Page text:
WHO warns Covid-19 ‘continues to pose a threat’ and starts monitoring variant BA.2.86

The UN’s top health body insisted it highlighted “the need for vigilance in all countries”

Madrid, Spain, August 19, 2023. World Health Organization (WHO) Director-General Tedros Adhanom Ghebreyesus has warned that Covid-19 “continues to pose a threat to global health”, although “it is no longer a threat”. Although this is a global health emergency, it still poses a threat to global health. “

In his opening remarks at the G20 health ministers meeting in India, Tedros recalled the rise in cases in some countries, noting that the World Health Organization had classified it as BA.2.86, which contained a “substantial number of mutations”. , such as “Variants Under Watch”.

“This underscores once again the need for all countries to remain vigilant,” insisted the top head of the UN’s International Health Organization.

Regardless of the epidemiological news on Covid-19, Tedros noted that the pandemic has taught us “an important lesson: when health is at risk, everything is at risk”. Regardless, he celebrated “encouraging signs that the world is learning the hard lessons of the pandemic”.

For example, he praised negotiations on a pandemic agreement and amendments to the International Health Regulations as “moving forward at a rapid pace”. Both processes are critical to creating the legal and operational framework for an inclusive, coherent and equitable global health security architecture”, he assured.

At the same time, WHO is leading or supporting several initiatives aimed at strengthening health emergency preparedness and response, including the Epidemic Fund, the WHO Epidemiology and Epidemic Intelligence Centre, the BioHub system, the Global Health Emergency Team and the Health for All screening. and ready.

Drawing on lessons learned from pandemics, WHO has also developed a concept note for interim mechanisms to coordinate “timely and equitable” access to medical responses to epidemics and pandemic threats.

Exposure to cold-causing coronavirus may help boost immunity, study finds

Exposure to the coronavirus that causes the common cold may help pre-existing immunity against Covid-19, according to a new study from Rutgers University (NJ, USA).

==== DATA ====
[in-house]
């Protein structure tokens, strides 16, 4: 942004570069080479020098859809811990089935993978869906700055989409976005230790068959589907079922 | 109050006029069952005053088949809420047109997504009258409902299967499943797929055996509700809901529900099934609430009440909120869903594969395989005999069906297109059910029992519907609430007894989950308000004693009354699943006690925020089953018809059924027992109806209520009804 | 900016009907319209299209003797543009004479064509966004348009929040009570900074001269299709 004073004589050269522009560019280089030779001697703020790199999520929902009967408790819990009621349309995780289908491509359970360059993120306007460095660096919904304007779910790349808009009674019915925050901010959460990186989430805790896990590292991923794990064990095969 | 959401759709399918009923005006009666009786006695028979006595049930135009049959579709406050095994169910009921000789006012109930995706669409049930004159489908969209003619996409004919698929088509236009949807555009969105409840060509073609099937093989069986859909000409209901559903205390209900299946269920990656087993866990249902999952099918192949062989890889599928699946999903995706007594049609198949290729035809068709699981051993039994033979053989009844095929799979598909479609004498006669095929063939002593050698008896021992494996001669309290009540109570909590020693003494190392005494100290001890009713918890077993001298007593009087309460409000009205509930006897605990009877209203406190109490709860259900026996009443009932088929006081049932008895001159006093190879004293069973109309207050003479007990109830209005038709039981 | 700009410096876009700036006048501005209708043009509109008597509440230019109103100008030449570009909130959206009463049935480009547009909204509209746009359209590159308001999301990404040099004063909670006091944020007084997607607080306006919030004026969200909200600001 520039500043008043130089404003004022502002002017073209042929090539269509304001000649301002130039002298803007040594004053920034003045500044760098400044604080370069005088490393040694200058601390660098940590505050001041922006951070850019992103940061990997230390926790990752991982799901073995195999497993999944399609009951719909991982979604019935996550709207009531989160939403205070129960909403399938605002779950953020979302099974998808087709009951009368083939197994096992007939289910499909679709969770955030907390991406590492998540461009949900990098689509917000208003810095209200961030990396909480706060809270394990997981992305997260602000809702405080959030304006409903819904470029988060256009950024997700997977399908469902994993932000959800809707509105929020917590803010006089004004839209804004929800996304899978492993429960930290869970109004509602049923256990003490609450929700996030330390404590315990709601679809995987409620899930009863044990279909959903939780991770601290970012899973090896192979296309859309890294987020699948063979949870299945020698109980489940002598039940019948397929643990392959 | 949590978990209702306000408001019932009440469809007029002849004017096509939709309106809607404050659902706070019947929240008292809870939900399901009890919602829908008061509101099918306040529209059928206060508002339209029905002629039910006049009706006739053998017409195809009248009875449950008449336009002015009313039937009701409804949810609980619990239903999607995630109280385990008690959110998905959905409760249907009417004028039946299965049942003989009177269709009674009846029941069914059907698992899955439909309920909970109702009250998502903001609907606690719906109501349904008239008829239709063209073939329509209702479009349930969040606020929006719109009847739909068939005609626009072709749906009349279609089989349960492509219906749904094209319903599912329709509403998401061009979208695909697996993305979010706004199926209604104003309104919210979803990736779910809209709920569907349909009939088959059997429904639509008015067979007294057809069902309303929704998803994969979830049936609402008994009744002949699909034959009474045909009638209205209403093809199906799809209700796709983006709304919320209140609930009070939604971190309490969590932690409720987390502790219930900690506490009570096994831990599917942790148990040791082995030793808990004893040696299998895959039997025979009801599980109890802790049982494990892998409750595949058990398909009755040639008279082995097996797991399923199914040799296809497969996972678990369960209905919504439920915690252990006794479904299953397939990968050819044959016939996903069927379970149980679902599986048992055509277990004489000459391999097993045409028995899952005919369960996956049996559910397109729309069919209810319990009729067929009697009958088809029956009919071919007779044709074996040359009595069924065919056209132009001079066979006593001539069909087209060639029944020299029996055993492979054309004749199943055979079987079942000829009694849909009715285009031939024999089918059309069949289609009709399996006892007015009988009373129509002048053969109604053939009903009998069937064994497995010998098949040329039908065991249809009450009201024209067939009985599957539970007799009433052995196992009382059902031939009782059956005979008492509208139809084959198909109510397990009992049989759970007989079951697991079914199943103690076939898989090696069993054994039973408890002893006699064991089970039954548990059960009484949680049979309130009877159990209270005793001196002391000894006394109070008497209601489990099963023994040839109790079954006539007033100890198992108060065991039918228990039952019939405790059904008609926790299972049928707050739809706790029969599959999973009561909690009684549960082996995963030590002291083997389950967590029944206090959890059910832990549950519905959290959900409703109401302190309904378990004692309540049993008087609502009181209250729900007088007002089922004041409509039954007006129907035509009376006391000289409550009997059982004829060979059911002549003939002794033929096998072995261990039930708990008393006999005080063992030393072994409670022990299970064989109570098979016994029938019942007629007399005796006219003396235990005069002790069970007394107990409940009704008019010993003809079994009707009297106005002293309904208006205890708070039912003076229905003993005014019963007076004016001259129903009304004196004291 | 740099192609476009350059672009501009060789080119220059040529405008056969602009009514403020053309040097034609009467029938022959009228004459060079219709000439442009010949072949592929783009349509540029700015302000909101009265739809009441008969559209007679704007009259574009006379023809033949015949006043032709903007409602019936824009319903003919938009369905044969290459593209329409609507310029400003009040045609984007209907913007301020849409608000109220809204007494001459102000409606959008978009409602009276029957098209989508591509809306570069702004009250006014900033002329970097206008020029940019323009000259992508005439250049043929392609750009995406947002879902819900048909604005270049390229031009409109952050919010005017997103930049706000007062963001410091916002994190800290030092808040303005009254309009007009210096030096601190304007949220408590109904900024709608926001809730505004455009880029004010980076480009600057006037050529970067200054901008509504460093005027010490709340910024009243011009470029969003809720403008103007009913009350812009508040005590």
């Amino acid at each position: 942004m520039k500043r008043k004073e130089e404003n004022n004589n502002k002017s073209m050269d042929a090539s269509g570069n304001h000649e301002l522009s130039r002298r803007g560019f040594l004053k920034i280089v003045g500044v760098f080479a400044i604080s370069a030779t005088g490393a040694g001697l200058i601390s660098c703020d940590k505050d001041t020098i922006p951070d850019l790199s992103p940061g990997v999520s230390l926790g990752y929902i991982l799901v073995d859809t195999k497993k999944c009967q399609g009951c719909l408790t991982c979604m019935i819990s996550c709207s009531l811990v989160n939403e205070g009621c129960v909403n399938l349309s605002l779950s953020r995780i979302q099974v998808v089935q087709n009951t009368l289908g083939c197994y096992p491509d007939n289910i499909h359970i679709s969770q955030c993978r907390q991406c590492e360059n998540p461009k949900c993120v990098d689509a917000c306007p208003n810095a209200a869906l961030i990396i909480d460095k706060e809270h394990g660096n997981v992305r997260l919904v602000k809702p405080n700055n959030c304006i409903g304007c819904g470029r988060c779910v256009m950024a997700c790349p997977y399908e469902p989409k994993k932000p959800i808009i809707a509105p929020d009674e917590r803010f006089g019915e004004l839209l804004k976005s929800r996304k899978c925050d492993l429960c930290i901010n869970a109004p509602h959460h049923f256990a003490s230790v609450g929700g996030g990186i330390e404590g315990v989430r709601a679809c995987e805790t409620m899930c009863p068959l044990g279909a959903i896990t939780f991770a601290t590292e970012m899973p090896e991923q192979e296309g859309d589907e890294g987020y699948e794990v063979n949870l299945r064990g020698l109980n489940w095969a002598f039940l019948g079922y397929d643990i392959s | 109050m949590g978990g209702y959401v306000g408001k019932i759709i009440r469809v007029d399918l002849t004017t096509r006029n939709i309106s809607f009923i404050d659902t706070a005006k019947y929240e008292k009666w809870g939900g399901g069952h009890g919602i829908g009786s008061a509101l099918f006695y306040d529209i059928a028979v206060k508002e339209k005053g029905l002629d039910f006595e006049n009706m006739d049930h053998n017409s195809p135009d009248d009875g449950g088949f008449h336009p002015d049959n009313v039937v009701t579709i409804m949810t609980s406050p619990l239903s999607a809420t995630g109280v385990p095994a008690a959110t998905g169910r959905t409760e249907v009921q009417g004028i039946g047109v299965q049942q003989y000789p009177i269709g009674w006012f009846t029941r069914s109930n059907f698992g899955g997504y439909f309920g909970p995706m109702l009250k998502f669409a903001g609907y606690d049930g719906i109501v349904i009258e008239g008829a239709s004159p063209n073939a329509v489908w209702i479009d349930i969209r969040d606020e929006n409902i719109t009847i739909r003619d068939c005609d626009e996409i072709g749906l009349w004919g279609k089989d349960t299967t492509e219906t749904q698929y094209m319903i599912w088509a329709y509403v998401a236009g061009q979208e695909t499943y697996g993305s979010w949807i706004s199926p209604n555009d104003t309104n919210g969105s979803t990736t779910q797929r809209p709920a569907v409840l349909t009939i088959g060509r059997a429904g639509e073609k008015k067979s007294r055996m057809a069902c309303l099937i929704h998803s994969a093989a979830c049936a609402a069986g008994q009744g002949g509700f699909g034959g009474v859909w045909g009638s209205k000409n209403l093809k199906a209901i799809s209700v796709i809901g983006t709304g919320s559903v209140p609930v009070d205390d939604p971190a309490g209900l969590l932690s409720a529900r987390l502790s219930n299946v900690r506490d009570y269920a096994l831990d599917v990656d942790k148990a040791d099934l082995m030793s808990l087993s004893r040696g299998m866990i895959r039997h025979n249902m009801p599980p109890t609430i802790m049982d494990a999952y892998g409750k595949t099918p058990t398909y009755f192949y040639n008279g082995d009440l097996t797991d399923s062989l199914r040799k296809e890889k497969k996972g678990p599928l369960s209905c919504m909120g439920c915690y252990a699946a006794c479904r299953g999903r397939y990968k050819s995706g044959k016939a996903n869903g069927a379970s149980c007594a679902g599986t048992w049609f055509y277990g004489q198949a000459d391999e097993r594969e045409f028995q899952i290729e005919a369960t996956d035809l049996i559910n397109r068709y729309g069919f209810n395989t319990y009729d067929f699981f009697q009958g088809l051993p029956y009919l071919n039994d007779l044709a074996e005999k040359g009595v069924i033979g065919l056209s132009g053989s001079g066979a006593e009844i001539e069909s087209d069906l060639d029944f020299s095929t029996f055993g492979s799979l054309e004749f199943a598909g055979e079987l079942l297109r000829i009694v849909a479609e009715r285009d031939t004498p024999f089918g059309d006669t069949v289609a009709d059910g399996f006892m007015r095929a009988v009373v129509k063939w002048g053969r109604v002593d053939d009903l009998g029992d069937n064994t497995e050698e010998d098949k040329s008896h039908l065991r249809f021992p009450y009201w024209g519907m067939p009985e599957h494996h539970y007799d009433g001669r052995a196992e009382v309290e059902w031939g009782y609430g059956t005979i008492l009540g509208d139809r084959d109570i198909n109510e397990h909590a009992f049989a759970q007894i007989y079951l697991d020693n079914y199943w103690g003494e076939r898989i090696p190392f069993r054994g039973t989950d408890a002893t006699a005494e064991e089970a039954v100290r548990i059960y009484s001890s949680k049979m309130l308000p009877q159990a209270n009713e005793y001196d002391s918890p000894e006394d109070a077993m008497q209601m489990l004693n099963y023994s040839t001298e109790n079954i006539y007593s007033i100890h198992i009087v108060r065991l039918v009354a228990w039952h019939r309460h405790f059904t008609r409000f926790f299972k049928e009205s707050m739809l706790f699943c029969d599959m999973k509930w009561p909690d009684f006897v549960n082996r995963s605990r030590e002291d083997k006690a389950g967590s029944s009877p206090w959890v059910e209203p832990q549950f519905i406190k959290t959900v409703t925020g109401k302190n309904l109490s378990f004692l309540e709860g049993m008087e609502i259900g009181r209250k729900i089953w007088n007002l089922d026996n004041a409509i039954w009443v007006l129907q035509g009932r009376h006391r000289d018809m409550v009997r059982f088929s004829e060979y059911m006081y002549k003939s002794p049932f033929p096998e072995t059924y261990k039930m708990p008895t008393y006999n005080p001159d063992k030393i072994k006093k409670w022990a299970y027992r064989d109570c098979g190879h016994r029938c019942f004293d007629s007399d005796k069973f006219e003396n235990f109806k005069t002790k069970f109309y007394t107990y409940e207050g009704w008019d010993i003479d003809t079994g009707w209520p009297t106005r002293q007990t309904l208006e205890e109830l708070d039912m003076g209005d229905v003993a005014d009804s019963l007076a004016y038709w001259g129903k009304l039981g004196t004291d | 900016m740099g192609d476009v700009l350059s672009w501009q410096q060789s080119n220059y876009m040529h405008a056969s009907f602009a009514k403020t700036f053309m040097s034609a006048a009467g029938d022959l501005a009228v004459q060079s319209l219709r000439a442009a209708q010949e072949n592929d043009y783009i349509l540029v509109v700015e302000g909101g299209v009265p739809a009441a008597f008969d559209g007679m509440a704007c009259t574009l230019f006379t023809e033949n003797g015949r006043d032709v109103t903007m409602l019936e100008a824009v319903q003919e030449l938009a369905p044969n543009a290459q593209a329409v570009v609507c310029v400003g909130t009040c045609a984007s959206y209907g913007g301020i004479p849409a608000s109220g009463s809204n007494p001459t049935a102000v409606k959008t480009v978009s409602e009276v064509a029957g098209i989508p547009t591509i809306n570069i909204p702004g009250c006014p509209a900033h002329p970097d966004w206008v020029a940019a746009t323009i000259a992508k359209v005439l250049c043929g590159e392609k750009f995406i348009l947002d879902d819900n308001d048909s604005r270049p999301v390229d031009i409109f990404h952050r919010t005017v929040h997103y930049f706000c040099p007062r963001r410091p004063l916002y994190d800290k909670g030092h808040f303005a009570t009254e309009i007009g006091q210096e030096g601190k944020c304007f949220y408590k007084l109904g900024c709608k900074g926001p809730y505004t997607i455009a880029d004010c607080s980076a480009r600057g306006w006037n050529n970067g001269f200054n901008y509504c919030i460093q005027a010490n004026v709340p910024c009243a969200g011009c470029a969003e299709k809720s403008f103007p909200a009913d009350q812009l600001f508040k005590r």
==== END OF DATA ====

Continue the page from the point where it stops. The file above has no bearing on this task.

The study, published in the Journal of Clinical Virology, examined the immune responses of two populations from Lagos, Nigeria: health workers at a university hospital and the general public living in five districts.

“In 83% of people in our study who were exposed to common cold coronaviruses, we found that their T cells cross-reacted with SARS-CoV-2, suggesting protective immunity in people exposed to these genetically related coronaviruses. Bobby Brooke Herrera, assistant professor of global health at the Rutgers Global Health Institute and lead author of the study, said:

The researchers’ findings provide insight into factors that may affect preparedness and response to global infectious disease outbreaks, including vaccine development.

Topics discussed in the study included: the association between immunity and the paradox of high rates of SARS-CoV-2 infection and low mortality in Africa; the high prevalence of SARS-CoV-2 seropositivity among health workers and communities in Lagos, Indicating that infection rates may be higher than reported.

They also discuss laboratory techniques for examining immune signatures of existing coronaviruses, such as targeting only the more conserved SARS-CoV-2 nucleocapsid protein compared to antibodies against the SARS-CoV-2 nucleocapsid and spike proteins antibodies.

Text: European Press

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